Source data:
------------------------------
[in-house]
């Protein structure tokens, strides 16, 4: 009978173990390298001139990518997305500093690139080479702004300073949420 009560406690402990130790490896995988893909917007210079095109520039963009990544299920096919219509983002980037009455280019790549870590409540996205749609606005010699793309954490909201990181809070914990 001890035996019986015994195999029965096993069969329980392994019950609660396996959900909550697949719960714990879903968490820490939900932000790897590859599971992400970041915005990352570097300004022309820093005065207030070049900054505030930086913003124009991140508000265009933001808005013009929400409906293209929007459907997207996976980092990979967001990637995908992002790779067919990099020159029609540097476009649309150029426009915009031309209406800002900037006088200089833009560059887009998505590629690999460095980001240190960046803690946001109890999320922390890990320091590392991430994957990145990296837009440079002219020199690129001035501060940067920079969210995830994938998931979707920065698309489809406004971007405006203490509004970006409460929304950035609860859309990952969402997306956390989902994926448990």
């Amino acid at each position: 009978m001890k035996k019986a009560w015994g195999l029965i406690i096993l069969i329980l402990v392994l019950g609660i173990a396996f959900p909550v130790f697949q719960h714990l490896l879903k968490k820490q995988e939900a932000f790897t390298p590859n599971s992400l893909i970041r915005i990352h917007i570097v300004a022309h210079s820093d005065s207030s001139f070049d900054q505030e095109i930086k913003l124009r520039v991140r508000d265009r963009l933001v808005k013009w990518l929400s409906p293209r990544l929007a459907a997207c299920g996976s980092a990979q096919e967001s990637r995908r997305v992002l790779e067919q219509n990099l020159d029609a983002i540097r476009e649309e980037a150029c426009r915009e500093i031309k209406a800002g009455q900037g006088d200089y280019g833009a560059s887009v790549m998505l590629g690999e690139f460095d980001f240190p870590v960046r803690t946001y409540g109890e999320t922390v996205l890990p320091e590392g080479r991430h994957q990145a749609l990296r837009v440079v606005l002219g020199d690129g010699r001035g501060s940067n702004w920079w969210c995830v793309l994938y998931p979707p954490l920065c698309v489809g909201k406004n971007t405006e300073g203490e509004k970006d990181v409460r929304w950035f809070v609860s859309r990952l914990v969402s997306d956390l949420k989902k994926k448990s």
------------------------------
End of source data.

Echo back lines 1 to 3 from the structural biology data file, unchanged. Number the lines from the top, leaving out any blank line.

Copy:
[in-house]
């Protein structure tokens, strides 16, 4: 009978173990390298001139990518997305500093690139080479702004300073949420 009560406690402990130790490896995988893909917007210079095109520039963009990544299920096919219509983002980037009455280019790549870590409540996205749609606005010699793309954490909201990181809070914990 001890035996019986015994195999029965096993069969329980392994019950609660396996959900909550697949719960714990879903968490820490939900932000790897590859599971992400970041915005990352570097300004022309820093005065207030070049900054505030930086913003124009991140508000265009933001808005013009929400409906293209929007459907997207996976980092990979967001990637995908992002790779067919990099020159029609540097476009649309150029426009915009031309209406800002900037006088200089833009560059887009998505590629690999460095980001240190960046803690946001109890999320922390890990320091590392991430994957990145990296837009440079002219020199690129001035501060940067920079969210995830994938998931979707920065698309489809406004971007405006203490509004970006409460929304950035609860859309990952969402997306956390989902994926448990």
């Amino acid at each position: 009978m001890k035996k019986a009560w015994g195999l029965i406690i096993l069969i329980l402990v392994l019950g609660i173990a396996f959900p909550v130790f697949q719960h714990l490896l879903k968490k820490q995988e939900a932000f790897t390298p590859n599971s992400l893909i970041r915005i990352h917007i570097v300004a022309h210079s820093d005065s207030s001139f070049d900054q505030e095109i930086k913003l124009r520039v991140r508000d265009r963009l933001v808005k013009w990518l929400s409906p293209r990544l929007a459907a997207c299920g996976s980092a990979q096919e967001s990637r995908r997305v992002l790779e067919q219509n990099l020159d029609a983002i540097r476009e649309e980037a150029c426009r915009e500093i031309k209406a800002g009455q900037g006088d200089y280019g833009a560059s887009v790549m998505l590629g690999e690139f460095d980001f240190p870590v960046r803690t946001y409540g109890e999320t922390v996205l890990p320091e590392g080479r991430h994957q990145a749609l990296r837009v440079v606005l002219g020199d690129g010699r001035g501060s940067n702004w920079w969210c995830v793309l994938y998931p979707p954490l920065c698309v489809g909201k406004n971007t405006e300073g203490e509004k970006d990181v409460r929304w950035f809070v609860s859309r990952l914990v969402s997306d956390l949420k989902k994926k448990s």